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Preliminary Results of Phase III Trial Reported for RSR13 in Brain Metastases
While the difference in overall survival between patients who received RSR13 plus whole brain radiation therapy (WBRT) and patients who received only WBRT was not statistically significant, the trial showed a positive survival benefit among patients with metastatic breast cancer. As in previous clinical trials, the Phase 3 trial also confirmed RSR13’s strong safety profile.
Patients receiving RSR13 plus WBRT experienced a 17.6 percent improvement in median survival compared to patients receiving WBRT alone, according to an unadjusted log-rank analysis of overall survival (5.26 months vs. 4.47 months; p-value = 0.17; n = 538).
In the prospectively defined intent-to-treat group of patients with brain metastases from only breast cancer and non-small cell lung cancer (NSCLC), patients receiving RSR13 had a 32.4 percent increase in median survival versus control (5.91 months vs. 4.47 months; p = 0.12; n = 414).
Per the pre-specified statistical plan, the company also performed an analysis of eligible patients, which excluded patients improperly admitted to the trial. Eligible patients receiving RSR13 plus WBRT experienced a 23 percent increase in median survival versus control (p = 0.15; n = 515). In the breast and NSCLC subgroup of patients, the RSR13-treatment arm showed a 35.3 percent increase in median survival versus control (p = 0.07; n = 397).
Other key observations from the trial include:
- Median survival was doubled among eligible patients with metastatic breast cancer who received RSR13 plus WBRT versus those who received only WBRT (9.00 months vs. 4.47 months; p = 0.002; n = 107). While this subset was not defined as an intent-to-treat subgroup, breast cancer was a pre-specified stratification factor.
- There was a 48 percent increase in median survival among patients in the breast and NSCLC intent-to-treat subgroup who were diagnosed with their original cancer before they were diagnosed with brain metastases and who were treated with RSR13 plus WBRT (6.60 months vs. 4.47 months; p = 0.003; n = 273).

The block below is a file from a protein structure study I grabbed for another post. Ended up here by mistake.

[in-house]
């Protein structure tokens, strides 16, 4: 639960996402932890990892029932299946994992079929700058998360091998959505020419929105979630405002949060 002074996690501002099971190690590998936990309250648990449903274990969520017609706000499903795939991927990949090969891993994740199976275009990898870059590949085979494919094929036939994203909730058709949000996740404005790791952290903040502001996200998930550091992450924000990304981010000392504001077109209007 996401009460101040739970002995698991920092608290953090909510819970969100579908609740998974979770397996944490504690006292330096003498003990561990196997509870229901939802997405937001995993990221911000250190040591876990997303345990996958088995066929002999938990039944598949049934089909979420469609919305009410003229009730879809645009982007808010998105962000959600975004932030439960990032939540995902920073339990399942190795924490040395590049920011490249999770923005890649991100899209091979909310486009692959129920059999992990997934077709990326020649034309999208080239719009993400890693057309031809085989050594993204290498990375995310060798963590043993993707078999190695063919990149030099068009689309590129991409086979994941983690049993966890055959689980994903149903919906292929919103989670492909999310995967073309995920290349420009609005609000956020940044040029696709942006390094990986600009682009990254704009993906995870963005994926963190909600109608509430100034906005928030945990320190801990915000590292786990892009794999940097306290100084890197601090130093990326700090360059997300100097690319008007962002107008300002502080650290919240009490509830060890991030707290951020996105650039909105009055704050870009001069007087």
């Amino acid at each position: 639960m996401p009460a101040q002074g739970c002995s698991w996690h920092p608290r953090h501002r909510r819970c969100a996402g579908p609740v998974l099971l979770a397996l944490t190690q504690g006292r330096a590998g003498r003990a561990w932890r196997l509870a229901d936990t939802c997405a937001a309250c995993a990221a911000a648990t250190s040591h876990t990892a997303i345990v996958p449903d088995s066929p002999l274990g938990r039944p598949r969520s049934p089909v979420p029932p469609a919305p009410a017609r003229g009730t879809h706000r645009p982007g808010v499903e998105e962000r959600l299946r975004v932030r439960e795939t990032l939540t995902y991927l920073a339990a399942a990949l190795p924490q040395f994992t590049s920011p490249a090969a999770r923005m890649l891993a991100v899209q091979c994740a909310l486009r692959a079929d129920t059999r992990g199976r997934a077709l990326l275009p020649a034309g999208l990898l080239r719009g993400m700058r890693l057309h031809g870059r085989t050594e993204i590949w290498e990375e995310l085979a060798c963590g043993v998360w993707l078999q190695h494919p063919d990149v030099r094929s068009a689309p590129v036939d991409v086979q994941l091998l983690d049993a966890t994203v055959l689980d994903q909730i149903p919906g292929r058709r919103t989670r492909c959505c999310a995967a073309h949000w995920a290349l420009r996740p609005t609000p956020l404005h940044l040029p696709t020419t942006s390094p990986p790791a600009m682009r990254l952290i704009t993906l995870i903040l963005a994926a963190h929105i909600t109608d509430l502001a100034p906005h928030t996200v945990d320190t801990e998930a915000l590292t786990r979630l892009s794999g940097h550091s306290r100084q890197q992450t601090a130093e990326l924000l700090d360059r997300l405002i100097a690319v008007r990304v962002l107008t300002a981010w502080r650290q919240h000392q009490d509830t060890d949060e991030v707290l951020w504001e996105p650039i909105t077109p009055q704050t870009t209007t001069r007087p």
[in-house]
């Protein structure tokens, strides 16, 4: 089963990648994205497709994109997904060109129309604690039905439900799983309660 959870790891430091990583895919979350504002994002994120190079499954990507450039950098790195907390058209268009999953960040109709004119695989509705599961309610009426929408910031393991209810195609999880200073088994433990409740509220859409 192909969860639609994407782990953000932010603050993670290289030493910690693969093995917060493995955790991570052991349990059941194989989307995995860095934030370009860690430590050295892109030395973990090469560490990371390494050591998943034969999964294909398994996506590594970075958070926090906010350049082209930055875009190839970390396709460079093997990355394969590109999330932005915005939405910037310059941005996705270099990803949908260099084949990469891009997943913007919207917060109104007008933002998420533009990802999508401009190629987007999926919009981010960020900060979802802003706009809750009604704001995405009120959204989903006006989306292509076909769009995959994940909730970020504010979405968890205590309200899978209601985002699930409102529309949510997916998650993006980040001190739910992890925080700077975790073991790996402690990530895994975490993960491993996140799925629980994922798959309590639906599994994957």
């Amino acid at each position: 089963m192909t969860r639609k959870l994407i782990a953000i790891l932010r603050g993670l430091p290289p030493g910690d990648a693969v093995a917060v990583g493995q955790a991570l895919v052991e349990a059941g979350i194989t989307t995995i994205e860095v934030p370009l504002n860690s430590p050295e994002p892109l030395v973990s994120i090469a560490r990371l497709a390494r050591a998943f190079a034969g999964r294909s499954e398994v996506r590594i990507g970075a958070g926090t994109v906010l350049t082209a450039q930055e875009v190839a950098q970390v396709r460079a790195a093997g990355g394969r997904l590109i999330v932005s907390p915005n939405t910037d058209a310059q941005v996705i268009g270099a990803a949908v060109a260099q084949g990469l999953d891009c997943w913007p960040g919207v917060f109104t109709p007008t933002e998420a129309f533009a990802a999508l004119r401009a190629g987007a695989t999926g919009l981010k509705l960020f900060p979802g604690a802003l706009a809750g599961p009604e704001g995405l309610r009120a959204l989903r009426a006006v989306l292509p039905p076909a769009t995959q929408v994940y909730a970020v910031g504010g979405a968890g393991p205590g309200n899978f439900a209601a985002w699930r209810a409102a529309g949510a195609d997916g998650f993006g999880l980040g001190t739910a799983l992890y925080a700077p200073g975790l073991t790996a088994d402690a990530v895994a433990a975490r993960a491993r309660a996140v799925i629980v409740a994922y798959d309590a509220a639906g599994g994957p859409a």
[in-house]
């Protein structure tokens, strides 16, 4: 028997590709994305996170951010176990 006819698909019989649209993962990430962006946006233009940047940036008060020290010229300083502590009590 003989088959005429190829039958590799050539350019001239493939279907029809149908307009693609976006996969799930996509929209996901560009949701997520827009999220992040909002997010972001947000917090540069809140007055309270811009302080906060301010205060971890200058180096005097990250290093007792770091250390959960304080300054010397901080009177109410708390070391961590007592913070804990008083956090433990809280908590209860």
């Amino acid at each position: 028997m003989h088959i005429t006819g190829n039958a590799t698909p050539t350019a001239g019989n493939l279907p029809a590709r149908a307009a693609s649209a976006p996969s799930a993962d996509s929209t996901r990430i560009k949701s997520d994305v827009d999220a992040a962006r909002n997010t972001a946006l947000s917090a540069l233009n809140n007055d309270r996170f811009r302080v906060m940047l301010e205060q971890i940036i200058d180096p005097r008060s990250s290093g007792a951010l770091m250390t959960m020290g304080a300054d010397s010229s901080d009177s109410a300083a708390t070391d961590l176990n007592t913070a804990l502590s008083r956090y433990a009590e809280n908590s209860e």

- Only 7 percent of patients treated with RSR13 experienced a serious adverse event (SAE) related to RSR13. The most common SAE was hypoxia (3.4 percent), which is dose-dependent and effectively managed with supplemental oxygen.
“While we would have liked to have seen a robust survival effect among all patients, the benefits observed in patients with metastatic breast cancer are impressive. There are very few trials where you double the median survival,” said John Suh, M.D., radiation oncologist at the Cleveland Clinic’s Brain Tumor Institute and co-chair of the trial.
“This is the first time a radiation sensitizer has shown a survival benefit in any class of patients with brain metastases in a large randomized Phase 3 trial,” said Michael E. Hart, president and CEO of Allos Therapeutics, Inc. “These data suggest RSR13 has a clear treatment effect in this patient population and the potential to address a significant unmet medical need. RSR13 was safe and well tolerated by patients in the study and may prove to be one of the safer drugs used in clinical oncology.”
The company plans to review the results of this study with the U.S. Food and Drug Administration (FDA) within the next several weeks to determine appropriate next steps. A more complete analysis will be presented to the scientific community at a medical meeting later this year.
About the RSR13 Phase 3 Trial
The study was initiated in February 2000, and 538 patients were enrolled at more than 83 cancer centers in 11 countries, including the United States, Canada, Europe and Australia. This randomized open-label pivotal Phase 3 study was designed to compare the safety and efficacy of WBRT combined with RSR13 to WBRT alone in patients with brain metastases. In the RSR13 treatment arm, patients received a 30-minute infusion of approximately 75 to 100mg/kg a day of RSR13 plus oxygen followed by the standard dose of WBRT (10 fractions of 3 Gy for a total dose of 30 Gy) for 10 days. In the control arm, patients received standard WBRT plus oxygen. The primary endpoint was a difference in overall survival between the two arms. Secondary endpoints were also evaluated, including time to radiographic tumor progression and response rate in the brain. Both endpoints were independently assessed by blinded review of CT or MRI scans taken at baseline, one month after treatment and every three months thereafter until death. Other secondary endpoints were time to clinical progression, cause of death and quality of life. The FDA has granted Fast Track Product designation for RSR13 in this indication.
About Brain Metastases
Brain metastases, the most common type of brain cancer, are tumors that have spread to the brain from a malignant tumor in another part of the body. This condition occurs in approximately one out of five cancer patients, most often in patients with breast cancer or non-small cell lung cancer. There are approximately 170,000 cases per year. Standard WBRT is the primary therapy for these patients and it has been shown to prevent or reduce complications and to increase survival.